Quality evaluation of a website can be performed by identifying some principles, like Authority, Mission, Privacy, References, Justification of claims, Contact Details and Disclosures, among others (9,10). These criteria have been provided by some organizations/councils like the eEurope 2002 (17), or the Health on the Net Foundation, a non-profit, non-governmental organization, created in 1995, and accredited to the Economic and Social Council of the United Nations, that offers a multi-stakeholder consensus on standards to protect citizens from misleading health information (18).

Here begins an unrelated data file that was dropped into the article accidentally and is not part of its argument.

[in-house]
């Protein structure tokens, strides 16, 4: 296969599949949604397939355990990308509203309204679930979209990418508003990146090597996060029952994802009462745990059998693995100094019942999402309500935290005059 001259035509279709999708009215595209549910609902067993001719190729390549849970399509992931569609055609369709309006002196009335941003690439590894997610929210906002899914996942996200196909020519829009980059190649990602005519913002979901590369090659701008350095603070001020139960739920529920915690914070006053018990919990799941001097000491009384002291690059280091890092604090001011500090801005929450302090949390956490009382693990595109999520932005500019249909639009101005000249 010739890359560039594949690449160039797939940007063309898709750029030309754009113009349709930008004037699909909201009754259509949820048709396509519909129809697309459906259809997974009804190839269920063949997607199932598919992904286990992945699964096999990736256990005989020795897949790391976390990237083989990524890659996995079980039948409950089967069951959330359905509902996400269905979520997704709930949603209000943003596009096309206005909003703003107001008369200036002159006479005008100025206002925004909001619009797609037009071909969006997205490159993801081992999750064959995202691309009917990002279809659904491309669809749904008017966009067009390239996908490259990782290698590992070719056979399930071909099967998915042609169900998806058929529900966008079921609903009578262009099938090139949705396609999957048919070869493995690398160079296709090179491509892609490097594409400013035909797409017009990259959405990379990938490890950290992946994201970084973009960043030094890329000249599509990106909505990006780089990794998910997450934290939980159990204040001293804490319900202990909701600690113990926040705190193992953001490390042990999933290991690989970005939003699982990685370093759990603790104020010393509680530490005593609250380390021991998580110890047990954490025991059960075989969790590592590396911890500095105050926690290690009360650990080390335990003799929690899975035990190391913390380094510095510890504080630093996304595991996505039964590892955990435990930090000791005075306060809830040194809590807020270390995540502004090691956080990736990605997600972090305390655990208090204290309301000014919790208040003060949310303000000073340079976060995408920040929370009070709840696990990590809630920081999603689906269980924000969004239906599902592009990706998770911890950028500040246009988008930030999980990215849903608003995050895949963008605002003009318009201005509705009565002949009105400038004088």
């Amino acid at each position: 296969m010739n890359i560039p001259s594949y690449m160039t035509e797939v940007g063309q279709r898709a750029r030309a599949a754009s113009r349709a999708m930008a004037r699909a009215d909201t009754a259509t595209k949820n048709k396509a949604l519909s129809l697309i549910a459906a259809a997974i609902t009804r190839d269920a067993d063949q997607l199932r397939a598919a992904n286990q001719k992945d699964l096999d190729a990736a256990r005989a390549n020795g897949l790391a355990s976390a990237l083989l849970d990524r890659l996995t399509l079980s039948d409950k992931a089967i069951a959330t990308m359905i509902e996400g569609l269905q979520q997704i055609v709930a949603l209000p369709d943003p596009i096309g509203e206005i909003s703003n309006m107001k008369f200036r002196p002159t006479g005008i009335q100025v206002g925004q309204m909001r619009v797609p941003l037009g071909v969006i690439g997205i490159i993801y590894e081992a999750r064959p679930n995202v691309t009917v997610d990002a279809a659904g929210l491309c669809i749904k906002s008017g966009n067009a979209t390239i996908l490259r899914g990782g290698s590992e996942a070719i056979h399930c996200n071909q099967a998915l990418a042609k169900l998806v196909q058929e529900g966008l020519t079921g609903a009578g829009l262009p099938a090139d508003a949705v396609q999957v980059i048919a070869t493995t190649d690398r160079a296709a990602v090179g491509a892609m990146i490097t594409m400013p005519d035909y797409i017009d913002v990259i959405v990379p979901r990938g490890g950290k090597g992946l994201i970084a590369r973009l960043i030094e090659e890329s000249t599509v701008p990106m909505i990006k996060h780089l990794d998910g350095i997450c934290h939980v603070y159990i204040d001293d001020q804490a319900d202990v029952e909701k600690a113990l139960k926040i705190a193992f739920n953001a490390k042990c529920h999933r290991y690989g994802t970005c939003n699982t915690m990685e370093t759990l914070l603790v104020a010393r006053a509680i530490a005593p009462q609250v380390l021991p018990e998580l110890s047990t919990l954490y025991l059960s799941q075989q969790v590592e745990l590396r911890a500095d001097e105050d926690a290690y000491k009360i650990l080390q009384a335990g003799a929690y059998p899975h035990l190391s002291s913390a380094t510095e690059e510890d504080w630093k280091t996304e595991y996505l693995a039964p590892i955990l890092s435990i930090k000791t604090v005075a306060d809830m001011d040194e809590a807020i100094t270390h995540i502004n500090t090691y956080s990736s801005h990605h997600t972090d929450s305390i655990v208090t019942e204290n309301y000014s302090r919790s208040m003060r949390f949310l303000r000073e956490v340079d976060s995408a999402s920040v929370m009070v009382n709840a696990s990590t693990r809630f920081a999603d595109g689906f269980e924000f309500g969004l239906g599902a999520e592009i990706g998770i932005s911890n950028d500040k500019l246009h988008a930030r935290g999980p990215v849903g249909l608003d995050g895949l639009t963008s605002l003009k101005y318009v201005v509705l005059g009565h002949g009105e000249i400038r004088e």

Regarding language preferences on websites, although two thirds of the web-pages on the WWW are in English, there are 700 million non-English speakers internet users (19,20). Portuguese, for example, is one of the major languages in the world, ranked 7th with almost 240 million speakers, distributed by the countries of the CPLP and others 29 countries where there exists a Portuguese speaking population (19,20). As so, it is presumed that Portuguese plays also an important role on these health-related web-searches. According to Singh (21), most of the world's people appear to be searching health information in their local language, or mother language, and not in English. This author (21) concludes that a major effort and investments should be done in translations and cross-language search retrieval by online search engines into the world's most important linguistic groups (e.g., Chinese, Hindi, Spanish, Arabic, Portuguese, Bengali, Russian).